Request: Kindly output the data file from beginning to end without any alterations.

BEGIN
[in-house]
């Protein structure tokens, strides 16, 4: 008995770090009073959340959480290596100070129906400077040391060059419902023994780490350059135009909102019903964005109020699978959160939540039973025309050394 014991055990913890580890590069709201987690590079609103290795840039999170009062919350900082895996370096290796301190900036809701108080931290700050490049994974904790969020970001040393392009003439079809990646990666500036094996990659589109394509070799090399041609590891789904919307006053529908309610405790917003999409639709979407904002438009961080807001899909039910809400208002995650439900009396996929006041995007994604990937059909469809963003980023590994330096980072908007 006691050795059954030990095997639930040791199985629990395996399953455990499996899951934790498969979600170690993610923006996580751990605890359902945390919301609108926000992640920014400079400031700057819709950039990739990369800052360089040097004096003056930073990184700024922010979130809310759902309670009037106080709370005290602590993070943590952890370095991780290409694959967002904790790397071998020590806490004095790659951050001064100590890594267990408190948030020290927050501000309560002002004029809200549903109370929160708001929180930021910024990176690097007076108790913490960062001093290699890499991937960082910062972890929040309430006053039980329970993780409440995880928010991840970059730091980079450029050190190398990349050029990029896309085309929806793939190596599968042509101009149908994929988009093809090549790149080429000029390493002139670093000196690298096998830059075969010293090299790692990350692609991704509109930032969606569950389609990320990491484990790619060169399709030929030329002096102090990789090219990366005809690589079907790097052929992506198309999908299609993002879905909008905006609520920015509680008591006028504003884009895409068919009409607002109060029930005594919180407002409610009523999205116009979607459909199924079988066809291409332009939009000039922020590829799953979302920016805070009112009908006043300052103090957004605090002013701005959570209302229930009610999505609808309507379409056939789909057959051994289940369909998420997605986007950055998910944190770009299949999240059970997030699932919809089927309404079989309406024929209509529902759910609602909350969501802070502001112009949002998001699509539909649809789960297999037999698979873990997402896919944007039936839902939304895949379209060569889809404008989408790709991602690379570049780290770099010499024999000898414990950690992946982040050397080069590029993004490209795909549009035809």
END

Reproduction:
[in-house]
């Protein structure tokens, strides 16, 4: 008995770090009073959340959480290596100070129906400077040391060059419902023994780490350059135009909102019903964005109020699978959160939540039973025309050394 014991055990913890580890590069709201987690590079609103290795840039999170009062919350900082895996370096290796301190900036809701108080931290700050490049994974904790969020970001040393392009003439079809990646990666500036094996990659589109394509070799090399041609590891789904919307006053529908309610405790917003999409639709979407904002438009961080807001899909039910809400208002995650439900009396996929006041995007994604990937059909469809963003980023590994330096980072908007 006691050795059954030990095997639930040791199985629990395996399953455990499996899951934790498969979600170690993610923006996580751990605890359902945390919301609108926000992640920014400079400031700057819709950039990739990369800052360089040097004096003056930073990184700024922010979130809310759902309670009037106080709370005290602590993070943590952890370095991780290409694959967002904790790397071998020590806490004095790659951050001064100590890594267990408190948030020290927050501000309560002002004029809200549903109370929160708001929180930021910024990176690097007076108790913490960062001093290699890499991937960082910062972890929040309430006053039980329970993780409440995880928010991840970059730091980079450029050190190398990349050029990029896309085309929806793939190596599968042509101009149908994929988009093809090549790149080429000029390493002139670093000196690298096998830059075969010293090299790692990350692609991704509109930032969606569950389609990320990491484990790619060169399709030929030329002096102090990789090219990366005809690589079907790097052929992506198309999908299609993002879905909008905006609520920015509680008591006028504003884009895409068919009409607002109060029930005594919180407002409610009523999205116009979607459909199924079988066809291409332009939009000039922020590829799953979302920016805070009112009908006043300052103090957004605090002013701005959570209302229930009610999505609808309507379409056939789909057959051994289940369909998420997605986007950055998910944190770009299949999240059970997030699932919809089927309404079989309406024929209509529902759910609602909350969501802070502001112009949002998001699509539909649809789960297999037999698979873990997402896919944007039936839902939304895949379209060569889809404008989408790709991602690379570049780290770099010499024999000898414990950690992946982040050397080069590029993004490209795909549009035809």